California cities going bankrupt



San Bernardino is the Third city to go bankrupt in California after reporting a $46 million shortfall in the city’s budget, following in the wake of Stockton and Mammoth Lakes. But other cities in the state are also in deep fiscal trouble. In July, the mayor of Compton, a small city outside of Los Angeles, asked state auditors to investigate unspecified “waste, fraud and abuse of public monies.” Financial officials predict it could file for bankruptcy within the next month. Auditors are also worried that Victorville could go down the same route.

California cities from the north to the border of Mexico are dealing with rising pension cost along with growing unemployment, declining property and sales  tax revenue. The cost comes from decision made when stock markets were soaring and retirment funds were running surpluses.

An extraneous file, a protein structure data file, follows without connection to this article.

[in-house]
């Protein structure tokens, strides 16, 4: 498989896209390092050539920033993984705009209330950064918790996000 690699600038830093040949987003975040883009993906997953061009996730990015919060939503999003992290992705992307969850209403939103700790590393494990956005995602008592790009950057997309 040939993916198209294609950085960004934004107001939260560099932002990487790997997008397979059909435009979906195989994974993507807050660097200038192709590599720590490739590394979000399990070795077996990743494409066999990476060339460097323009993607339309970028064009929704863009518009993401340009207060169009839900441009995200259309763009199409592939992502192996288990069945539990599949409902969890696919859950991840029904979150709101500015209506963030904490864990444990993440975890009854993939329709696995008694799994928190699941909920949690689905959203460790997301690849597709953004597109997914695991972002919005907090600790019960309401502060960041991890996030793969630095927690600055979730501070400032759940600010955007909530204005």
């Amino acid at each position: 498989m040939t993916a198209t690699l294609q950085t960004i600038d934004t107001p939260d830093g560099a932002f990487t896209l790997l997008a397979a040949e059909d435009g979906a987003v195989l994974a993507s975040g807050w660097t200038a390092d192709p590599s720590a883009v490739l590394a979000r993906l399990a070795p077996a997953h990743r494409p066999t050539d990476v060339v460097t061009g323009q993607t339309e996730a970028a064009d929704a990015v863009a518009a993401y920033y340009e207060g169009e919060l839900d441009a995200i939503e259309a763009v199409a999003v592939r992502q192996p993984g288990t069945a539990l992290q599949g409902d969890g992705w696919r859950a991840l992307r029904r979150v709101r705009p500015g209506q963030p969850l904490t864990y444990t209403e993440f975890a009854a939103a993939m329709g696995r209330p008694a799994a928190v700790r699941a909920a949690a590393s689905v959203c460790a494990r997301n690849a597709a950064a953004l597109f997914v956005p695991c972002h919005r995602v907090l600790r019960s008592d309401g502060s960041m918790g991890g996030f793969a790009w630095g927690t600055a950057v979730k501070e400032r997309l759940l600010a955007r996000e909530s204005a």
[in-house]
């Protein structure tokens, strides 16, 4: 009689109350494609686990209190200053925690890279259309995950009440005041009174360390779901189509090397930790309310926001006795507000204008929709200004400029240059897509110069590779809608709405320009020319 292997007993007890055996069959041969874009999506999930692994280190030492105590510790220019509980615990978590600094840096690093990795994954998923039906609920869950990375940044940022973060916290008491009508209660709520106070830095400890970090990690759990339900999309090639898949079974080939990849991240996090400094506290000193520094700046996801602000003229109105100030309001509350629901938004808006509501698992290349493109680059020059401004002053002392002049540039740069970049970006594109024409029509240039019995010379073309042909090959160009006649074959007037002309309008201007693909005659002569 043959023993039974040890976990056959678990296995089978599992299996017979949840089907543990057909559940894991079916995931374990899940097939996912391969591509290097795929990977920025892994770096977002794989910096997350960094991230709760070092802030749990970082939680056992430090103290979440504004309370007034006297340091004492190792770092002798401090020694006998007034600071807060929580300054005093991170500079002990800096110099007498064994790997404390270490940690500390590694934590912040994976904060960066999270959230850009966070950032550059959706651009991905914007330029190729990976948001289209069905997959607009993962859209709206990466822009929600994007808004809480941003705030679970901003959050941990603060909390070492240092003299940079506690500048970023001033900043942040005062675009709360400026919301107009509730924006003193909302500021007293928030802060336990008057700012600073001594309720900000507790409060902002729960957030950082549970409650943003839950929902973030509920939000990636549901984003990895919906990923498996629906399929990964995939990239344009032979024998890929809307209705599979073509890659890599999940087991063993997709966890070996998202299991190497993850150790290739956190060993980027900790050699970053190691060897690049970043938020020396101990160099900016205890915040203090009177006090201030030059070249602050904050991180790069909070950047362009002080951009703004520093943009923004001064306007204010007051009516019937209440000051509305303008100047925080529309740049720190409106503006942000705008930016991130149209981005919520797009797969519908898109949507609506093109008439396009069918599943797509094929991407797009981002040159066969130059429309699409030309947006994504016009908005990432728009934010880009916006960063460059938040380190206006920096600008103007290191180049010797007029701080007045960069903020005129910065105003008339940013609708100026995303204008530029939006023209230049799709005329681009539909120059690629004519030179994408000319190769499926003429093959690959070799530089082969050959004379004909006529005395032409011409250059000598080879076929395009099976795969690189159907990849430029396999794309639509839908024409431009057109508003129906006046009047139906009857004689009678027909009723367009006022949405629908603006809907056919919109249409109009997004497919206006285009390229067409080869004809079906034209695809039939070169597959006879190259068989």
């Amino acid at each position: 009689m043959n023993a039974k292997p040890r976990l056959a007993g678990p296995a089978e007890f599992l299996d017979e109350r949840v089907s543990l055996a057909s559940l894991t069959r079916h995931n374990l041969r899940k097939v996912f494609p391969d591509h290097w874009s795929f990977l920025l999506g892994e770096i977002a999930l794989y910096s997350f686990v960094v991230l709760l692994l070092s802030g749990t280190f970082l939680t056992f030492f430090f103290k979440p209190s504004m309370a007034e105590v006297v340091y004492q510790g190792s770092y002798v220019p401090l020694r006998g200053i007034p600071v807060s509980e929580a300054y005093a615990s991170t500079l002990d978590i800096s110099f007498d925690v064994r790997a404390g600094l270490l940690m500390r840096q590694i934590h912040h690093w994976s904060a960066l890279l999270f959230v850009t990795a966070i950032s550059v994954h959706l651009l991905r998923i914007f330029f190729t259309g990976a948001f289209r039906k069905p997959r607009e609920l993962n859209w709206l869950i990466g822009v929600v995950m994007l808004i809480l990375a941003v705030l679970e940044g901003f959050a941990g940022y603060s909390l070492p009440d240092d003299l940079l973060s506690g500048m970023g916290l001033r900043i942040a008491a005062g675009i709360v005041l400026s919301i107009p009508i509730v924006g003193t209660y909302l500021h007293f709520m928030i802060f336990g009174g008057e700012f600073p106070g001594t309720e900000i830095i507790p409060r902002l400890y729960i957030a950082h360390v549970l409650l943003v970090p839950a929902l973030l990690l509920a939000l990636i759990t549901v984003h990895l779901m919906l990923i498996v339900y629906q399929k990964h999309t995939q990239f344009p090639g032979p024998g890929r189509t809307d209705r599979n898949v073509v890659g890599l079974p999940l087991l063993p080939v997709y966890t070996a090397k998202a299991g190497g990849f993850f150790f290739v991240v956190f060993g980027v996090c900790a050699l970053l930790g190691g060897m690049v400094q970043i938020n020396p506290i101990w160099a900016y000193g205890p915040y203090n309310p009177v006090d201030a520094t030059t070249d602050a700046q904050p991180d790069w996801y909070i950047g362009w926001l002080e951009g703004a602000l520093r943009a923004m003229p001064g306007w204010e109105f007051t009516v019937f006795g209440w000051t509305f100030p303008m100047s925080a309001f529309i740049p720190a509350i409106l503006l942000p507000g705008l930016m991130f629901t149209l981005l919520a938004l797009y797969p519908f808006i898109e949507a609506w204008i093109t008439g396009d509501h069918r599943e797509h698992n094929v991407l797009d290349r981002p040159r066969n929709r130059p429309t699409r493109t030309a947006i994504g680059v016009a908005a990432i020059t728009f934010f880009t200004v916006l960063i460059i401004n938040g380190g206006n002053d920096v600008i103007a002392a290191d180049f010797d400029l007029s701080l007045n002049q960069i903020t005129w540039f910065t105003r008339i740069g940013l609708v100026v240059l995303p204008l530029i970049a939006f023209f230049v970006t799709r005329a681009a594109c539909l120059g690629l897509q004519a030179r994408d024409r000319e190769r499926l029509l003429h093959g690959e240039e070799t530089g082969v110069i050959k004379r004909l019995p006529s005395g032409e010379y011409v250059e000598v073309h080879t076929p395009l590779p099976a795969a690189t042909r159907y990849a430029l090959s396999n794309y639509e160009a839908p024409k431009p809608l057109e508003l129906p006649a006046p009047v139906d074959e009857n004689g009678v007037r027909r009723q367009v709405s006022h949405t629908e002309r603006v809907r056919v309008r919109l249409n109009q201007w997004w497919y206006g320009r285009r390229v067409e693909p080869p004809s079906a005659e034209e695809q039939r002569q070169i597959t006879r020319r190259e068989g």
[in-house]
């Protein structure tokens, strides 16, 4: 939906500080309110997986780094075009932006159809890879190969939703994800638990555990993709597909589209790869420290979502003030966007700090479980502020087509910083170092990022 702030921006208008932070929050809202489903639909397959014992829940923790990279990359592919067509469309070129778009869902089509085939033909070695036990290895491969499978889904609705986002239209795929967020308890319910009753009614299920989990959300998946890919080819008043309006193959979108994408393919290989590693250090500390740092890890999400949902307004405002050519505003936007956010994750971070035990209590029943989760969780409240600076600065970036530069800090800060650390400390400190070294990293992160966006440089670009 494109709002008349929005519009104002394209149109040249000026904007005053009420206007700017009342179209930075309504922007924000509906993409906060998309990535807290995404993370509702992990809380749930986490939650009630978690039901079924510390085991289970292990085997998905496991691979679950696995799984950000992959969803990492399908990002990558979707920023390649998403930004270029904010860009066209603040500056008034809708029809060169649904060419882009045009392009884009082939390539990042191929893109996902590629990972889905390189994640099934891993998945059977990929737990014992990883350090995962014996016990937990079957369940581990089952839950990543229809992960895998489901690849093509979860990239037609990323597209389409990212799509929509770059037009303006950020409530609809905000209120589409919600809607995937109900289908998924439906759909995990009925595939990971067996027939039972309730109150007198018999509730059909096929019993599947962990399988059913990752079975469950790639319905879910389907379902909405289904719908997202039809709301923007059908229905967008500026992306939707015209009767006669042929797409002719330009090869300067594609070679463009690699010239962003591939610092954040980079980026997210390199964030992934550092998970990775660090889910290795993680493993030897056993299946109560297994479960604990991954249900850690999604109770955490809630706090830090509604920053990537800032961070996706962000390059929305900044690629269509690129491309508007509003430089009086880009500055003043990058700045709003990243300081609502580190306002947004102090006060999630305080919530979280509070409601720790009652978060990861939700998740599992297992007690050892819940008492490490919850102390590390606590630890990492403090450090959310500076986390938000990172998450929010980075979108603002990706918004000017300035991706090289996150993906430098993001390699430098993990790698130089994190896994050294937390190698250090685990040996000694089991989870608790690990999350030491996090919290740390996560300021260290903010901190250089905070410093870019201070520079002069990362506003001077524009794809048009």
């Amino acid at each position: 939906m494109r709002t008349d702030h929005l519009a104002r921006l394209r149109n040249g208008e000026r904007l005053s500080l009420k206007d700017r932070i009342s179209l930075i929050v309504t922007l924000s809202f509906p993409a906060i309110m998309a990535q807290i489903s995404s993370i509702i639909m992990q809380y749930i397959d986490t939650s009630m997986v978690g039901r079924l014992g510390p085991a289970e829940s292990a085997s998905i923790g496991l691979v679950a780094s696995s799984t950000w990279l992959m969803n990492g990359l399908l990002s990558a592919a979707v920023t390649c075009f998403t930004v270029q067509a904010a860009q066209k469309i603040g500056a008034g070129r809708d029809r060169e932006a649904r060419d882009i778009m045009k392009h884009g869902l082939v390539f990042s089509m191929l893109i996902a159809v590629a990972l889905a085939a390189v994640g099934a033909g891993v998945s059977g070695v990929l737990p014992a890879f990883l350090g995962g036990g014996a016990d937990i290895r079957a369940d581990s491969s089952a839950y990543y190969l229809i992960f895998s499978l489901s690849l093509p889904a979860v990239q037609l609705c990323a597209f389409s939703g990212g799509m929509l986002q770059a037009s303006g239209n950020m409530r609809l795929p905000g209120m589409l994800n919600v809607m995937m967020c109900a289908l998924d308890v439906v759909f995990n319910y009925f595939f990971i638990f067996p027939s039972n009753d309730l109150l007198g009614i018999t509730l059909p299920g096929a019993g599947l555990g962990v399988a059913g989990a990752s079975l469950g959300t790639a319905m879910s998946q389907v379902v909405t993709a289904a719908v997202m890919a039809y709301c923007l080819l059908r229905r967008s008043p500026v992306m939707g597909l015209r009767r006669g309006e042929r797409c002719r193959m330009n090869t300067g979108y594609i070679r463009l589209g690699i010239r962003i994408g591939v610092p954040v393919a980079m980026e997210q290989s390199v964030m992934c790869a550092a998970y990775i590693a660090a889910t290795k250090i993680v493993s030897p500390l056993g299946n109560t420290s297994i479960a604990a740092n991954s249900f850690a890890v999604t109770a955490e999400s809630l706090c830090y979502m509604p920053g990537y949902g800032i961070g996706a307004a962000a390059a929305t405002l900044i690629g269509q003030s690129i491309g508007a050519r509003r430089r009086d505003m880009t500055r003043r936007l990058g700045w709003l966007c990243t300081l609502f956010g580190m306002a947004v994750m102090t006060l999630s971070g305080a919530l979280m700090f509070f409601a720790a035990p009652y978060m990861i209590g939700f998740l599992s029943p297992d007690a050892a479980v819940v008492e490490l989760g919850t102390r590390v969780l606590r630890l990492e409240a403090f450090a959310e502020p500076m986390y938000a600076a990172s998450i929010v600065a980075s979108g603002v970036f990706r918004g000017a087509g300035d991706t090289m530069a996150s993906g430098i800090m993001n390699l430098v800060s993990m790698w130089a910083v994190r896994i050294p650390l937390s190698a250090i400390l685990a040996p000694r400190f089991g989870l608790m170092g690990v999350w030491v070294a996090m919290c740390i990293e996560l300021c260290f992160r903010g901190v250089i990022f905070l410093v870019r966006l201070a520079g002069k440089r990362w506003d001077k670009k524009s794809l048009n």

San Bernardino, a city where 75 percent of its budget goes to public safety agencies, the bankruptcy will lead to widespread layoffs or cuts in employee compensation, affecting the police and fire departments.While unemployment is on the rise, San Bernardino is struggling to rebuild itself as it joins a trend of California cities declaring bankruptcy

“Just by looking around you can see that the city is going down,” small business owner Marcus Nelson told the Associated Press. “On this block there’s only three business – [mine] and two other pawn shops.”

“We lost in the course of a single year 16 million dollars in sales taxes. 60 percent of our property values were lost. When you understand that a city is largely financed by sales and property taxes – when you lose your economic base in that kind of a free fall – you’re in trouble,” the city’s mayor, Patrick Morris, told AP.






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